Back at the club bus, after everyone had enjoyed a rest and eaten the sandwiches Neil had brought, Jerry stood and addressed the group. “Well, that was quite a morning, wasn’t it? That is an experience we will each remember for the rest of our lives. But, as you know, we came here on a mission, and now the difficult part of that mission has come. Aaron McAllister must die. If he is allowed to live, he will destroy Elvis Presley’s reputation, and we will never be able to impersonate him again. We’ll be finished. No one will be able to enjoy Elvis’ music anymore. This has to be done. Now, you should have all brought a gun with you. Good. I’m going to go around now, and we will draw straws to see which of us will kill Aaron McAllister.”
“Wait,” said Harry. He was seated alone at the back of the bus, staring at the microphone he had stolen from Mr. McAllister’s house. “I’m the club president. It’s my responsibility. I’ll do it.”
“Are you sure?” said Jerry.
Harry nodded. “It’s the right thing to do.” He slipped the microphone into his gym bag and stood up. Everyone watched him as he made his way to the front of the bus. He checked his gun and secured it in its holster. “Stick to the plan. Take the bus into town and find a busy restaurant. Make sure people see you. Go in and out in small groups, confuse people as to how many of us are there. That will be my alibi. I’ll call you when it’s done. I’ll meet you at the gas station we stopped at, and we can head home tonight if all goes well.”
Jerry checked his watch. “Do you want to wait a while?”
Harry shook his head. “It’s been two hours. I’m sure he won’t stay away from home too long—you know what Elvis is like.”
The group chuckled and nodded.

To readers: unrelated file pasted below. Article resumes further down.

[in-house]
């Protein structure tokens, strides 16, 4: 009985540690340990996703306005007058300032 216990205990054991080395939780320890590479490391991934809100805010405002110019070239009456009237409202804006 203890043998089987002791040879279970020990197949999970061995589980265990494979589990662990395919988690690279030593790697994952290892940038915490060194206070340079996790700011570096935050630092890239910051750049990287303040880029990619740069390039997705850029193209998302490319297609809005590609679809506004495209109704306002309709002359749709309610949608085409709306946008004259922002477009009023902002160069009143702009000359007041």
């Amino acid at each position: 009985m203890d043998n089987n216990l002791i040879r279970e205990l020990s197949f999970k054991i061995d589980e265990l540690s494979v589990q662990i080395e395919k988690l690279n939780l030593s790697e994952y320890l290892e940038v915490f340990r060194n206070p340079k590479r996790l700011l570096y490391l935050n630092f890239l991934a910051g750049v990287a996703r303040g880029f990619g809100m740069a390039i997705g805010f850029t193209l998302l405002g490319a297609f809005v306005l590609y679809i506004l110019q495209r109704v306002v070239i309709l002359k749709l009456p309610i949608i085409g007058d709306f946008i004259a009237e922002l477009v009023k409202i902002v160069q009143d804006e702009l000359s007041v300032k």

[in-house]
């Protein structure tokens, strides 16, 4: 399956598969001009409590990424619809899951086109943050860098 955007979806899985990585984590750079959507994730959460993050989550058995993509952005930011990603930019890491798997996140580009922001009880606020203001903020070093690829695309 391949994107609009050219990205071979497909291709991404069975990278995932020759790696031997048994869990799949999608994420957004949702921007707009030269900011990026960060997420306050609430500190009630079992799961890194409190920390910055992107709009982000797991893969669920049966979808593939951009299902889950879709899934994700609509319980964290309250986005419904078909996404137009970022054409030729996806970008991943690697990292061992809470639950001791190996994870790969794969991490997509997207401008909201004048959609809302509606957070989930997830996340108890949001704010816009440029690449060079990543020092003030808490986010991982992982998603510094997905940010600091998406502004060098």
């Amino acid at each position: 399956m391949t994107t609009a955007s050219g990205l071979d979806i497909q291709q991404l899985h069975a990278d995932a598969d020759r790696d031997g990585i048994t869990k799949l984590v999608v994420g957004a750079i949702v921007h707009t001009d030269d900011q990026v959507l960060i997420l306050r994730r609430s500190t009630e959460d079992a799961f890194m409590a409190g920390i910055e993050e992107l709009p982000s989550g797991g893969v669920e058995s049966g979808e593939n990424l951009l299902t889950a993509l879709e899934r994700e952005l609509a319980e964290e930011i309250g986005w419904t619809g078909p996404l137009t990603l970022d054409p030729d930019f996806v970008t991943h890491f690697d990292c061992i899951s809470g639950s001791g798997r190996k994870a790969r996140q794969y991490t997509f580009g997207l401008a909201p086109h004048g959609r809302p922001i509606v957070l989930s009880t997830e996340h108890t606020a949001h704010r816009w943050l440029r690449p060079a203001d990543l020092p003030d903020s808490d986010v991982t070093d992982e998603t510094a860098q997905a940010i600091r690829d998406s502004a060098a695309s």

“Well,” said Harry, looking around at everyone, “this is it.”
The group wished him good luck, and then drove the bus into town. Harry walked the road back to Aaron McAllister’s house.
At the house, Harry knocked on the front door. After waiting a minute, he turned the doorknob. It was unlocked. He stepped inside and looked around. The place was a mess, just as he and his fellow Elvis impersonators had left it earlier. “Mr. McAllister?” called Harry. No one answered. Harry went from room to room. In the bedroom, he checked beneath the bed to see if Mr. McAllister was hiding there, and found instead an old photo album. He slid it out, sat on the floor beside the bed and spent the next hour mesmerised by the old man’s memories. There were Polaroid pictures of Mr. McAllister teaching karate in the nineteen-eighties, younger and fitter, with a thick beard and a crew cut hairstyle. Judging by the trophies his young students held in one of the photographs, Mr. McAllister must have trained some champions. “Imagine, learning from Elvis,” Harry muttered to himself. He turned the album’s crusty pages. There was Mr. McAllister in 1989, wearing a tuxedo and standing next to a beaming brunette in a white gown. “He must have remarried,” said Harry. There were a few snaps from a holiday to Hawaii, a few from the Grand Canyon, and then a bunch of the happy couple at home. The following album page held no photographs, only a faded order of service program from Mrs. McAllister’s funeral, dated 1994. Harry wiped away a tear. There were a dozen or so more karate photos, one of an unusually large zucchini, a picture of Mr. McAllister singing karaoke at a bar, and a few of him with a pug puppy. Harry slid the karaoke photo from its sleeve and put it in his pocket. He replaced the album beneath the bed and stood up. It was then he noticed another voice in the house.
Harry stepped softly back out through the living room and stopped as he entered the kitchen. There by the refrigerator, with his back turned to him, Aaron McAllister spoke on the phone.
“Uh, I don’t know. I haven’t… I haven’t checked. I just know they’ve ransacked the place… Yes, that’s right. They came here this morning, and—” Mr. McAllister stopped speaking and turned around. He started when he saw Harry watching him. “One of them is still here,” he whispered.
“Who are you talking to?” said Harry, sliding his pistol from its holster.
Mr. McAllister’s voice trembled. “He has a gun. Please hurry.”
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